NEW money hardly ever comes with no price tag. The new money for further education has some clear conditions. One of these is the government's desire for rationalisation. We do not know how many colleges the government thinks we need.
The Further Education Funding Council seems prepared to take the lead in rationalising provision. As a consequence it is moving from a monitoring to a planning body. The reason is clear. Left to their own devices the colleges have produced few mergers, and most of these have seen relatively large institutions taking over small specialist ones.
The reasons are easy to see. To achieve a merger under current rules there is a complex series of hurdles even after the parties have negotiated a provisional agreement. These hurdles involve thorough consultation and convincing the funding council's regional committee, its national committee and the secretary of state for education and employment.
So, the FEFC needs to stimulate and not just respond to merger proposals. What devices and standards might it use?
It is unlikely that the centralist measures adopted in Holland, through which the government threatened to cease funding institutions that did not find merger partners will prove suitable here. This strategy is expecting a lot from a funding council and system of colleges that have been reared on the philosophy of free market competition implicit in incorporation.
It is equally unlikely that using the FEFC regional committees to nudge financially weak colleges into the arms of the financially strong will work either. The regional committees have not had such a directive role in the past, and the problem is one of culture and, perhaps, legislation. The strong financial colleges have been taught the benefits (such as they are) of market economics. If a weak college is going under it is best to wait on the event and delight in the new market that opens up, rather than engage in the costly business of merger. If regional direction is to succeed the committees will need to be visible, directive and offer the inducement of fast-track mergers with a minimum of liabilities.
And so to the universities. Having faced the Derbyshire disappointment, it would be surprising if the FEFC put much store by cross-binary mergers. Too many ventures across the binary line leads to awkward questions such as why do we need two funding councils. Against this it has to be seen that university/college mergers are the most exciting of reorganisation plans. But the problem facing the funding councils and the nation is once you start this, where do you stop? And how do you persuade enough colleges that they will not be second class if they remain outside the charmed circle? The funding councils urgently need a policy on when, why and under what conditions university/college mergers are acceptable.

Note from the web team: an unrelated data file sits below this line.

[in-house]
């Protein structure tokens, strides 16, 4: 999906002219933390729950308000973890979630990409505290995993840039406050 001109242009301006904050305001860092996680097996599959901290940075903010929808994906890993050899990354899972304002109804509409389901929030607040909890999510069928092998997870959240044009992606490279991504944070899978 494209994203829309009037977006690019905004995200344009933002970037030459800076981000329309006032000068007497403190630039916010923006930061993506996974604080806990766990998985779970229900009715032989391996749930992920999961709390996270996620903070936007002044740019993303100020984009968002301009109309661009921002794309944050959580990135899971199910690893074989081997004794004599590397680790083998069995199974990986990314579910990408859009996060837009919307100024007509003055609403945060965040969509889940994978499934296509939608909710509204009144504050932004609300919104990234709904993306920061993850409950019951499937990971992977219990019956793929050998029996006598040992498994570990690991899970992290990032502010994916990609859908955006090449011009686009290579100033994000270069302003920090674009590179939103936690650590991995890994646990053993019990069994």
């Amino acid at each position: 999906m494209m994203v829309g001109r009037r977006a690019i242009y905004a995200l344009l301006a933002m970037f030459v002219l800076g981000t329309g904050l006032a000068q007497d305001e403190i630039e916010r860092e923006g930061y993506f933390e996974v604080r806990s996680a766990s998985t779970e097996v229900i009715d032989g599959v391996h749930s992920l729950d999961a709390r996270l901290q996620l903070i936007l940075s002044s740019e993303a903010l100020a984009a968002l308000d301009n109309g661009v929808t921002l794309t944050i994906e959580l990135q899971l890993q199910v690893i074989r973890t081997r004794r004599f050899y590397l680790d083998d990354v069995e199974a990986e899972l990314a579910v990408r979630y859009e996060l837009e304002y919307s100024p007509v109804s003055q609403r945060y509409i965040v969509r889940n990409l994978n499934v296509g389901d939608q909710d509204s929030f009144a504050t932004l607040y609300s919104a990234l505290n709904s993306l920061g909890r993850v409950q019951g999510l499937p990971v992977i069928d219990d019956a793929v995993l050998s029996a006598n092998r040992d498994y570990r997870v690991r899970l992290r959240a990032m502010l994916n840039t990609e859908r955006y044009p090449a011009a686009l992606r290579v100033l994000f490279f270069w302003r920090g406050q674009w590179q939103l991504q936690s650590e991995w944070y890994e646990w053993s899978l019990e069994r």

There is a different course. The FEFC and its colleges are about to enter the world of self-accreditation. Even those with short memories will remember the impact of this status on the growth of higher education institutions. If self-accreditation involves financial robustness, a comprehensive curriculum and a certain size and quality of provision, each region is likely to throw up a relatively small number of starred institutions. Surely they should be the magnet to which weaker brethren are drawn.
Regional colleges would stand a chance of equity with regional universities in future negotiations on links, federations and mergers. They would give the government and the funding councils greater controlability and make for better collaboration and planning with sub-regional bodies.
All this, of course, is the opposite of laissez-faire. And such new bodies would need a distinctive name. What about "polytechnics", or has that been used before?
Keith Scribbins is a consultant in education governance and management.